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Title : Local militia-man

Format : chapbook ; song

Composer : unknown

Production details : publisher : J. Ross
Royal Arcade, Newcastle upon Tyne, Tyne and Wear

Date : 1846 (circa)

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Collection name : Songs of the Tyne; being a collection of popular local songs. No.8

 

Song about the volunteer force's movements under the 'Cornell'. Contains references to the militia at Throckley and Newburn.

The Militia was originally a force intended for home defence and was much older than the regular army. Men were both enlisted and volunteered into the Militia. Men could be selected by local ballot, and if chosen were obliged to serve in the regiment. However, most of the Militia came from the dregs of society. The most common reason for enlisting was unemployment and the soldiers were renowned for their drinking. The Militia were called on a number of occasions in Newcastle, usually during strikes or protest meetings.

Similar to the cheap press of today these poorly printed books and broadsides catered for popular tastes, being sold by chapmen in the country and booksellers in the town. Usually sold for no more than a penny, the production of these little books and broadsides were extremely profitable for most printers. Sold in bulk the material required little proof-reading, was widely plagiarised, and badly printed.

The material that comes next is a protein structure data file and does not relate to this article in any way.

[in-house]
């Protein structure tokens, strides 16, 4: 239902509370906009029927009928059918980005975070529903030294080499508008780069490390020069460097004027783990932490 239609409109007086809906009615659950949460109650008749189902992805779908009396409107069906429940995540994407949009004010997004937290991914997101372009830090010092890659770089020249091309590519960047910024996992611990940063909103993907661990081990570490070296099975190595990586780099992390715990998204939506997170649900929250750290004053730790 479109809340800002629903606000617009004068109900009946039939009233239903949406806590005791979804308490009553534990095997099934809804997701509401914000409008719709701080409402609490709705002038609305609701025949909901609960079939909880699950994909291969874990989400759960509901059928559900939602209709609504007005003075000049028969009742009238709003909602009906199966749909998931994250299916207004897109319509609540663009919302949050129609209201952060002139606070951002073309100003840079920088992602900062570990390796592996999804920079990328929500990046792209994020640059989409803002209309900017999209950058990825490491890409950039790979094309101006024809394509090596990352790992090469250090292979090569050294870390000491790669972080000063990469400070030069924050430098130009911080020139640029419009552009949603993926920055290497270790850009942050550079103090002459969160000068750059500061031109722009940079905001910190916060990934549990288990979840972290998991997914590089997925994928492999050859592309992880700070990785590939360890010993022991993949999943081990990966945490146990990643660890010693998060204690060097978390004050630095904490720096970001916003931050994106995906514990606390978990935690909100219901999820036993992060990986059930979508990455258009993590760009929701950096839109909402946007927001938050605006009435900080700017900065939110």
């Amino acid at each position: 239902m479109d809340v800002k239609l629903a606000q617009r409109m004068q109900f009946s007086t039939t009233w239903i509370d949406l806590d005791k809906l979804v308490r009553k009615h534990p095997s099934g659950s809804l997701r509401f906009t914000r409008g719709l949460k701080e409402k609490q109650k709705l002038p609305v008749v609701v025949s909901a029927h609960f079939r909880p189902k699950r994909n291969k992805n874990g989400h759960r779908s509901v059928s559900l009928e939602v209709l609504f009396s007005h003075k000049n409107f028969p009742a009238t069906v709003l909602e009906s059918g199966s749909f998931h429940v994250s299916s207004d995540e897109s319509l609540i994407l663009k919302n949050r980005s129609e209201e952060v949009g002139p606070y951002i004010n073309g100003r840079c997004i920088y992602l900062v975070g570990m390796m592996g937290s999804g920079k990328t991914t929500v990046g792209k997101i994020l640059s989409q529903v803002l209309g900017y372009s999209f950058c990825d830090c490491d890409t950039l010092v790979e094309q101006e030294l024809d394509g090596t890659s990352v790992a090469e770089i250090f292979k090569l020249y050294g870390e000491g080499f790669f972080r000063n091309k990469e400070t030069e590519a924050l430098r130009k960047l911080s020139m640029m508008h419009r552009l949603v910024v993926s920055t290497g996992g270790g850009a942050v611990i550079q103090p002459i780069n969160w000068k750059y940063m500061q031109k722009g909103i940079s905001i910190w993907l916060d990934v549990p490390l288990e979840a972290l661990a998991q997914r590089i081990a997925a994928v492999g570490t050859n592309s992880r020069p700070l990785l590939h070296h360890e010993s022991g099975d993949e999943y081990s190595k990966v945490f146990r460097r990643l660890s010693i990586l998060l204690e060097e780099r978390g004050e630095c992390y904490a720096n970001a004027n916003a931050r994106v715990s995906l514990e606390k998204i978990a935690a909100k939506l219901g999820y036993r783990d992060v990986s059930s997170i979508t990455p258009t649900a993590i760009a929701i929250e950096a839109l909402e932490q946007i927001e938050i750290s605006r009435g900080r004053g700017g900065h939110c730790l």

Newcastle was the second largest producer of chapbooks in the country at the time of this book's publication. 'Songs of the Tyne' were a short series of chapbooks printed by, J. Ross of the Royal Arcade. This book forms no.8 of the 'Songs of the Tyne' series and was printed some time between 1847 and 1852. A number of the songs however, can be dated to the early nineteenth century, some such as 'The pitman's courtship' appearing as early as 1816. The 'Songs of the Tyne' series were reprinted by W.R. Walker of the Royal Arcade, sometime between 1857-66.

The book contains some of the region's best known traditional songs. From 'Tim Tunbelly' to 'The collier's pay', the book has offerings from well known Tyneside composers such as Henry Robson and would have been extremely popular among the local population.

 

Collection description : Popular Tyneside songs published in chapbook form.

Melody used : Madame Fig's Gala

First line:How, marrows, aw's tip ye a sang

Subject heading : war/armed forces

Keywords : soldiers & Militia & training

Period : 1801-1840

Height : 14 cm

Width : 8 cm

Held by : Newcastle University

Copyright : Item reproduced by kind permission of Newcastle University

 

t :: 0191 433 8430

f :: 0191 433 8424

e :: libraries@gateshead.gov.uk

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